Last night in the first inning, Adrian Gonzalez lined out on a ball to Curtis Granderson that lacked the sound you hear on a home run or even the height of a ball that would eventually be a home run, and it lacked the body language of Gonzalez for a guy that would be running if he thought he just got a hit. But one guy next to me told his buddy, “I thought that one was going to carry out of here.” Maybe if Christopher Lloyd’s character in “Angels in the Outfield” grabbed it midair and carried it over the high wall in center at Fenway it might have gone out. I’m sure those who watched the game on ESPN heard the loud roars from the crowd on lazy fly balls.

3. “Yankees Suck”
To this day, I have never met a knowledgeable Red Sox fan that has participated in a “Yankees Suck” chant. The people who start these chants are people that probably get to one Red Sox game a year, spend a paycheck on Bud Lights and then decide to chant “Yankees Suck” even though their team is 2-7. It’s like riots in cities following championships. It’s never real fans that start these things. It’s the “fans” that watched their first game all season and took shots throughout it.

In Boston, these chants break out at Bruins games, Celtics games, Patriots games, concerts, baptisms, high school graduations and board of education meetings. Red Sox fans were chanting this pre-2004, so it’s no surprise that they were quick to start it up despite being 2-7 to begin a season in which they were said to be supposed to be better than the 1927 Yankees.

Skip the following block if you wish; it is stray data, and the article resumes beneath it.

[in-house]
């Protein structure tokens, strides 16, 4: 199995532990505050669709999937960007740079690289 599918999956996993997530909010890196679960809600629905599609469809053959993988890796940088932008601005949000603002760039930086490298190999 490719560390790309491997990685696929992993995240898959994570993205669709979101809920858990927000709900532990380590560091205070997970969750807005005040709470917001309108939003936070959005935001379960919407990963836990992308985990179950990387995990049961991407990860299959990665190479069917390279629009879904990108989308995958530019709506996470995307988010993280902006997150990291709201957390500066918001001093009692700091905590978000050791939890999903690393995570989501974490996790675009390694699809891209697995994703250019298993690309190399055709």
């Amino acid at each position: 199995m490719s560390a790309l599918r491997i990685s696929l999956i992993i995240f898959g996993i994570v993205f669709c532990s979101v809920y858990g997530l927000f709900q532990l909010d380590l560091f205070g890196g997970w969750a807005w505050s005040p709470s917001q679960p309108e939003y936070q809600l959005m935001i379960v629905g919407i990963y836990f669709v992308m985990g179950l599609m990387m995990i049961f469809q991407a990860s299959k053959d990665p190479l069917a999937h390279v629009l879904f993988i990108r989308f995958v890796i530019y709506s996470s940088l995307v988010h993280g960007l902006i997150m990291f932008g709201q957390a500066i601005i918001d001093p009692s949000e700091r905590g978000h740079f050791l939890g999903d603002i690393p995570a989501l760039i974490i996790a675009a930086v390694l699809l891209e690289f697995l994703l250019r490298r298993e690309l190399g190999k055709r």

But enough with Fenway Park and its flaws. I actually do like watching games at Fenway Park as long as I’m watching from somewhere where there isn’t a beam blocking off a quarter of the field from my vision.

More importantly, four Yankees had significant weekends in Boston, and even though Phil Hughes should probably be the fifth person listed here, I’m going to give the Phranchise one more start of throwing in the 80s before I write about it being a problem. So, here’s a little bit on the four Yankees that I think had telling performances against the Red Sox.

Number 48, Boone Logan, Number 48
The season is 12 days old and I’m trying to run Boone Logan out of town. I don’t think that’s really a surprise to anyone. The only problem is that the “abused” Pedro Feliciano isn’t anywhere close to being ready to return since the Mets mistreated the left-handed the last few years and didn’t tell Brian Cashman that he led the league in appearances for the last three seasons. If I’m Jesse Orosco, I’m making sure I’m near a phone.

If a left-handed “specialist” can’t get out lefties, then why even have one? I’m pretty sure David Robertson, Joba Chamberlain and Rafael Soriano can get out lefties.

Left-handed hitters have had eight plate appearances against Logan this season and they are 3-for-6 with two walks against him. I can’t think of a situation other than the Yankees blowing out another team or getting blown out in which Logan deserves to pitch or a situation I would trust him pitching in.

Number 62, Joba Chamberlain, Number 62
I was hoping that “2007 Joba” would open the season with a stretch of scoreless and dominating innings with his hands once again low prior to starting his delivery like they had been in 2007. I was hoping that there would be fist pumps and 360s and that we’d hear from Goose Gossage again about how that’s the wrong way to play the game. Instead we’ve gotten “Coin Flip Joba” in that it’s become 50/50 as to which Joba Chamberlain will enter a game. We saw both sides of Joba on Sunday night.

Joba entered the game in the sixth inning to face Kevin Youkilis with the bases loaded and two outs. He got Youkilis to ground out to third.

Joba came back out for the seventh inning and it went like this…

David Ortiz walked.
Mike Cameron struck out.
J.D. Drew walked.
Jason Varitek singled. (Yes, Jason Varitek).